Twelve million reasons for the Prime Minister to live at The Lodge


Whatever you call it, Canberra is Australia’s capital city. It is the right place for a prime minister to live.

When new Prime Minister Anthony Albanese migrated to The Lodge a few days ago, the season changing and the snow falling on the hills, he restored a little integrity to Canberra’s reason for being.

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Albanese was raised in Sydney, and you’d imagine his heart is there. But his job is in Canberra.

The people of Australia provided and paid for a home in Canberra so prime ministers can live in the place chosen more than a century ago as the national capital, the place of the federal parliament.

The idea was to settle the long and silly parochial arguments about the relative importance of Sydney and Melbourne.

Apart from the symbolism, there are at least 12 million other overdue reasons why Albanese’s decision to live in The Lodge is the right one.

No prime minister has seen fit to make The Lodge a full-time home since Tony Abbott’s government spent three years watching the cost of renovating the place blow out to absurd proportions.

It was supposed to take a year and cost a bit more than $3 million. By the time it was finished, the bills added up to a mighty $12 million, thanks to a long series of changes to contracts and plans ordered by the Abbott government.

Painting alone cost $500,000. Legal, design and other consultants got $1 million and another $670,000 went on project management. A new slate roof cost $304,000 and $400,000 was spent upgrading bathrooms.

Altogether, 40 contracts were changed during the work, apparently by senior Abbott government figures.

We know this only because the next prime minister, Malcolm Turnbull, ordered an inquiry into the fiasco. Turnbull and his wife Lucy contributed $130,000 of their own money to ensure historic furniture at The Lodge was properly restored.

Anthony Albanese will live at The Lodge full-time.Credit:Department of Finance

Indeed, while the cost was ballooning, bureaucrats were ordered by Abbott’s office to refuse requests by journalists to visit The Lodge or be given information about the work.

“Just say the visit has not been approved and you are unaware of the reasons,” a Finance Department official instructed a colleague by email in March 2014.

“Don’t identify PM&C [Department of Prime Minister and Cabinet] or the PMO [Prime Minister’s Office] as the decision makers, just leave it vague.”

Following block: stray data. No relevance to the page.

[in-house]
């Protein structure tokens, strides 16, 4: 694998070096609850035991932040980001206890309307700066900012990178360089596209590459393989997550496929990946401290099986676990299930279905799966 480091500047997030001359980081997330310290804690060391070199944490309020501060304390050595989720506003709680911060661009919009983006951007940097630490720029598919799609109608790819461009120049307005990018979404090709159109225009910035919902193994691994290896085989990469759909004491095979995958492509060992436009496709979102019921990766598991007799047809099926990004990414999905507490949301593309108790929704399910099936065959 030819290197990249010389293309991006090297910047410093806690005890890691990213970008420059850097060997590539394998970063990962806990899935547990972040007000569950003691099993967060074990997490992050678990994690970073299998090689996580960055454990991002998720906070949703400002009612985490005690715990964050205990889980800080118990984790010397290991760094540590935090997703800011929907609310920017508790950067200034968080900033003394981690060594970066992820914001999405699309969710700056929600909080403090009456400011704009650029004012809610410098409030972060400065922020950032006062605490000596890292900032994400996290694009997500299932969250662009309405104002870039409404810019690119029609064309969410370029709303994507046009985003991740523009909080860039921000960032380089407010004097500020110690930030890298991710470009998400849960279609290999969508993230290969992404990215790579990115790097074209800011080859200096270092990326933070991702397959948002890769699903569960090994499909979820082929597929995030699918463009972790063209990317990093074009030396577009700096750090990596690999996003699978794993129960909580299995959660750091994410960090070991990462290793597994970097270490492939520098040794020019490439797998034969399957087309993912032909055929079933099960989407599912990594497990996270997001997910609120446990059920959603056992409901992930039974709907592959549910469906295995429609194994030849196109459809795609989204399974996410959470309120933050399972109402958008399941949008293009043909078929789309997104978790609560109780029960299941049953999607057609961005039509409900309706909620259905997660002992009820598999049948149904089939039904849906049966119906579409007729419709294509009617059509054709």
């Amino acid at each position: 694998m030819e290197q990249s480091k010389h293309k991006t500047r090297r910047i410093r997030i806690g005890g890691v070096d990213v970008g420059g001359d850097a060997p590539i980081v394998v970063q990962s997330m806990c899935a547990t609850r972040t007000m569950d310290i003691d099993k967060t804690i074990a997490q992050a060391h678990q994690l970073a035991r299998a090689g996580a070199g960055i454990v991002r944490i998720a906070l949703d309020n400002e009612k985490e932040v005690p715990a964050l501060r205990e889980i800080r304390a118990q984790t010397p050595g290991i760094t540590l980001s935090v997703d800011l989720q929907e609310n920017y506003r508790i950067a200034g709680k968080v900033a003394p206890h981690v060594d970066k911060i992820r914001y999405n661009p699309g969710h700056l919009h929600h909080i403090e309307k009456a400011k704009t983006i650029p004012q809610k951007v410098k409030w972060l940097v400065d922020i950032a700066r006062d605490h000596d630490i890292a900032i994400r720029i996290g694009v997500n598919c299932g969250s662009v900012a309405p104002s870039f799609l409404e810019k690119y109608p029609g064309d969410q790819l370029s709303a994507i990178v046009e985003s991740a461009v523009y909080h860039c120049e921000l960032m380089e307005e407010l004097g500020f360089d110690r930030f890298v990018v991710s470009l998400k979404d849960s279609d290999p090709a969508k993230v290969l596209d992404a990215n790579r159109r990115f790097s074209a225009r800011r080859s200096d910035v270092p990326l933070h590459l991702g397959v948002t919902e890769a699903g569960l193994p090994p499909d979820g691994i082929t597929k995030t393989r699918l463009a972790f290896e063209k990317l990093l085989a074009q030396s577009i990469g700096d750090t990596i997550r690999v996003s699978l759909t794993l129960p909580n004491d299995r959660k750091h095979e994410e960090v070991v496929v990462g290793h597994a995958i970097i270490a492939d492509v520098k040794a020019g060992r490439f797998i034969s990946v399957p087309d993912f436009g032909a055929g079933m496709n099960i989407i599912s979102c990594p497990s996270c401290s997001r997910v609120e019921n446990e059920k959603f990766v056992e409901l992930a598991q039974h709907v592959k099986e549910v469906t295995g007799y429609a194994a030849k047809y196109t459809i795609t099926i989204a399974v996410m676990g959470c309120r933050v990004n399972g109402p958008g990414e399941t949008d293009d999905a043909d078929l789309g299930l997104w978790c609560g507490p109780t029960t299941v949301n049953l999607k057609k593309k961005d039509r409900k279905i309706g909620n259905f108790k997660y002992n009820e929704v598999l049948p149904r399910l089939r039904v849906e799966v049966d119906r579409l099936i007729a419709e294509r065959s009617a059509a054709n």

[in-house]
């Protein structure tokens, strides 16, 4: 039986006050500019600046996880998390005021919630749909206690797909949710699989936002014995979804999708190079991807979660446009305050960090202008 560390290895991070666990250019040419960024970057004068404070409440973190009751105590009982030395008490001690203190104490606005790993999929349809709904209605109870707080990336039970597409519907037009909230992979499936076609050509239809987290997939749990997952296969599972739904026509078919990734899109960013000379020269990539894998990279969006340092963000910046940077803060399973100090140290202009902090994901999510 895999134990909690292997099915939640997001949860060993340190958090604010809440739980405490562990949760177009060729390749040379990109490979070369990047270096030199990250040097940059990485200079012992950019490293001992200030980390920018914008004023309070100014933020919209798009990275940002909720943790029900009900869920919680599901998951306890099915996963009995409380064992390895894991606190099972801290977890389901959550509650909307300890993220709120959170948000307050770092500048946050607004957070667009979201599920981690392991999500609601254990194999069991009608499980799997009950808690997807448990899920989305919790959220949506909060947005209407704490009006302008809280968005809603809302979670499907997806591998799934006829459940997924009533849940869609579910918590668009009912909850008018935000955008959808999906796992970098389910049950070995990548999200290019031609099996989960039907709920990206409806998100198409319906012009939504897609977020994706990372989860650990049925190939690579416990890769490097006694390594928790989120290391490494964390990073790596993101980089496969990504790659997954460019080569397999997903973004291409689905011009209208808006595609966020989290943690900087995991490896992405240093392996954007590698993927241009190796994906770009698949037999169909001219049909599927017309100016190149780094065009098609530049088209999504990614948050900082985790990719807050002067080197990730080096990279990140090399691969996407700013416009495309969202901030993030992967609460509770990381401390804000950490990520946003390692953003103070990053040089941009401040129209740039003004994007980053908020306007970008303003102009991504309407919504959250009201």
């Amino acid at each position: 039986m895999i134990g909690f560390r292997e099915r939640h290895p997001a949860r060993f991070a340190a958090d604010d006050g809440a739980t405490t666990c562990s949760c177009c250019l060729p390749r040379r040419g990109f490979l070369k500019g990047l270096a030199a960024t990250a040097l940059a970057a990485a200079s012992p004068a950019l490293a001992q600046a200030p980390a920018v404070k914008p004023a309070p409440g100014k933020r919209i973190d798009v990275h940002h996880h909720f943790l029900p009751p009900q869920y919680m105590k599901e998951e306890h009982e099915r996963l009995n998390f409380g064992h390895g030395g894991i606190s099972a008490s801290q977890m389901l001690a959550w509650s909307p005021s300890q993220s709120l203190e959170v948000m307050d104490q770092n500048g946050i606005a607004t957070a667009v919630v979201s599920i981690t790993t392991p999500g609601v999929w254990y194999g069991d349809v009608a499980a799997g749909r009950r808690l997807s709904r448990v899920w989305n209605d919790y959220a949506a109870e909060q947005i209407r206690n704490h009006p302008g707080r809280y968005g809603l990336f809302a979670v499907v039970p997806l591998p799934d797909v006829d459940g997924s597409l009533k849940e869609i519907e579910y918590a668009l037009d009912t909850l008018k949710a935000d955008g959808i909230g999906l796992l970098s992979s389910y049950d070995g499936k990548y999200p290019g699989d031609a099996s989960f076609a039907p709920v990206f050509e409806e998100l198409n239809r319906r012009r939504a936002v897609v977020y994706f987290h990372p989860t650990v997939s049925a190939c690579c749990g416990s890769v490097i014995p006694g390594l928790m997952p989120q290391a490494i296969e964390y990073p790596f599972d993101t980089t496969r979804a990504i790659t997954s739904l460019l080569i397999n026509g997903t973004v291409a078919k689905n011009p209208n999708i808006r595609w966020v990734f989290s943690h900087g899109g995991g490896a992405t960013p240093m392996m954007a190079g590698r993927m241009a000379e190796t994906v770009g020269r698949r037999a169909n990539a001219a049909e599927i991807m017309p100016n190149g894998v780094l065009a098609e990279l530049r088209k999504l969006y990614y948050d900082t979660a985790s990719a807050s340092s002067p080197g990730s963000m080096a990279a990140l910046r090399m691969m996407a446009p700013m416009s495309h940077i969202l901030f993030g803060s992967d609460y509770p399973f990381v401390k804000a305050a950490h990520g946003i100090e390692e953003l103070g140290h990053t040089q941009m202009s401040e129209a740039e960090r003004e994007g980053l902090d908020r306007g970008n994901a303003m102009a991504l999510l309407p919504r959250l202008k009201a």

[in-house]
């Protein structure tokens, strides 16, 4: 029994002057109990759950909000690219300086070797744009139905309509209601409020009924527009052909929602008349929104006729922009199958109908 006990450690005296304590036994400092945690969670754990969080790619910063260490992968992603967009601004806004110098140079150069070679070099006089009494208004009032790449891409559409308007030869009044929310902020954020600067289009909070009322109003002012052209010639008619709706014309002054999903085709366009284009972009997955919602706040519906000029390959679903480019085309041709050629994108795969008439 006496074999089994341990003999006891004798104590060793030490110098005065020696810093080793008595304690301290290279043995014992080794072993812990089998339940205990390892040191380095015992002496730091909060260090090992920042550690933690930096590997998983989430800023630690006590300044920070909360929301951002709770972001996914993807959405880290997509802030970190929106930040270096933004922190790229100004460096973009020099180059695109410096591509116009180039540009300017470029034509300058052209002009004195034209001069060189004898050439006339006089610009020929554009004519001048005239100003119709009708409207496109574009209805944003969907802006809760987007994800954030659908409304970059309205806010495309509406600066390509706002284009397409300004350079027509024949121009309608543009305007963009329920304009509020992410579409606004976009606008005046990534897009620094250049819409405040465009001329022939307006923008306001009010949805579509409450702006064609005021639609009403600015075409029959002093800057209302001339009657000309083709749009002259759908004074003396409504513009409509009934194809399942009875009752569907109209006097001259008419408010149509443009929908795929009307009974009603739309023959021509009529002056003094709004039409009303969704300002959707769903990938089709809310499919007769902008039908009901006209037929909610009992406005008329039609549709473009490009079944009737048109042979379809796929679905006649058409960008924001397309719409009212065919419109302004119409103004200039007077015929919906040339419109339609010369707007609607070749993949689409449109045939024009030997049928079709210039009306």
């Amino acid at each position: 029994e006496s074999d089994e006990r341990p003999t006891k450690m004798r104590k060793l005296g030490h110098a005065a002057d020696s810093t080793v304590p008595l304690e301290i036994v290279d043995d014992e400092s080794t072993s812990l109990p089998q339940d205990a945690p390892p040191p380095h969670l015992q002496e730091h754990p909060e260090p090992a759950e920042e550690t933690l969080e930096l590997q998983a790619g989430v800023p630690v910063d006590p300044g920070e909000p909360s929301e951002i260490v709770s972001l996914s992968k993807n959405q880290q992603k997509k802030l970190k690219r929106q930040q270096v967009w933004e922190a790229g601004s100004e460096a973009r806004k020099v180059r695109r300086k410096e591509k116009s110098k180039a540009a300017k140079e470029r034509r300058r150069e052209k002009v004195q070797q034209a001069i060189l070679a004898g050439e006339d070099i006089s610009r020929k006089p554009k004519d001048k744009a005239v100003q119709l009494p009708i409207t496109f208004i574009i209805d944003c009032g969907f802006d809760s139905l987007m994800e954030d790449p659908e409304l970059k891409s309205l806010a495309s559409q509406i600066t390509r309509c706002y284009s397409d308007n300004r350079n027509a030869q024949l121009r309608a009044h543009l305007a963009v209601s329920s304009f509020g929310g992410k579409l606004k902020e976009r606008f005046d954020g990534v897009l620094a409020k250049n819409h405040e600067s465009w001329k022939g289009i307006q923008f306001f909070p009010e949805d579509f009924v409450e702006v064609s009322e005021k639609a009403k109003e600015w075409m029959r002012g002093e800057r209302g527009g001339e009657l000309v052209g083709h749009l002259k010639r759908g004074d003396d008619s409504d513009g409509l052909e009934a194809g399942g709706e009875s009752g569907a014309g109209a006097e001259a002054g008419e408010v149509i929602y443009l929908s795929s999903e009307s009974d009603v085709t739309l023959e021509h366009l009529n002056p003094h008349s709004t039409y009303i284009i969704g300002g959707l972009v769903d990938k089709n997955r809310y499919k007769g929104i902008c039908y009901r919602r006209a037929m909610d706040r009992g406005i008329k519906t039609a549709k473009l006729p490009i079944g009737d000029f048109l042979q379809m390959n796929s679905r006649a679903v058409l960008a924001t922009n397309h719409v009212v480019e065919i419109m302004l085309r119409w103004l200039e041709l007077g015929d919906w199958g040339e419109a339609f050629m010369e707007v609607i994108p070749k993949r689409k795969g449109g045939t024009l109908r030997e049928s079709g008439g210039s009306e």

We know this because The Canberra Times used Freedom of Information requests to pursue the details of what looked like a cover-up. Perhaps it was merely embarrassment.

Abbott, as it turned out, was never able to occupy The Lodge while he was prime minister, because the work took so long. Turnbull spent time there, but preferred to live in his own mansion on Sydney Harbour when he could.

And then came Scott Morrison.

Just as John Howard and his wife Janette had been the first prime ministerial couple to snub Canberra as a place to live, the Morrisons chose to stay in Sydney and to use Kirribilli House as their family home. Kirribilli was never intended as a full-time prime ministerial residence, but as accommodation for overseas guests and a glorious site for significant events.

Morrison, of course, argued that he wanted to minimise disruption to his daughters’ schooling arrangements in Sydney. It didn’t wash with the large number of other Australians who have to move when their jobs change.

Scott Morrison, seen leaving the Lodge after quarantining there in October 2021, chose to live in Sydney while prime minister.

Scott Morrison, seen leaving the Lodge after quarantining there in October 2021, chose to live in Sydney while prime minister.Credit:Alex Ellinghausen

He made it ideological, too, doubling down by deriding Canberra as a “bubble”. It was a nonsense.

Most Canberrans are everyday people living suburban lives, travelling to work on increasingly crowded roads, worrying about their mortgages and holding backyard barbecues during the warmer months.

If there is such a thing as a political bubble, it consists of fly-in fly-out MPs and senators, of whom Morrison was the most senior for a few wasted years.

And so Morrison found himself tagged as “prime minister for Sydney”, causing him and his colleagues political disaster, particularly in Victoria and Western Australia.

Albanese has made a smarter choice. $12 million of renovations will finally be put to use. He will govern from Australia’s capital.

And he’ll experience the seasons changing in one of the more beautiful natural settings in the nation, complete with currawongs singing down the snow.



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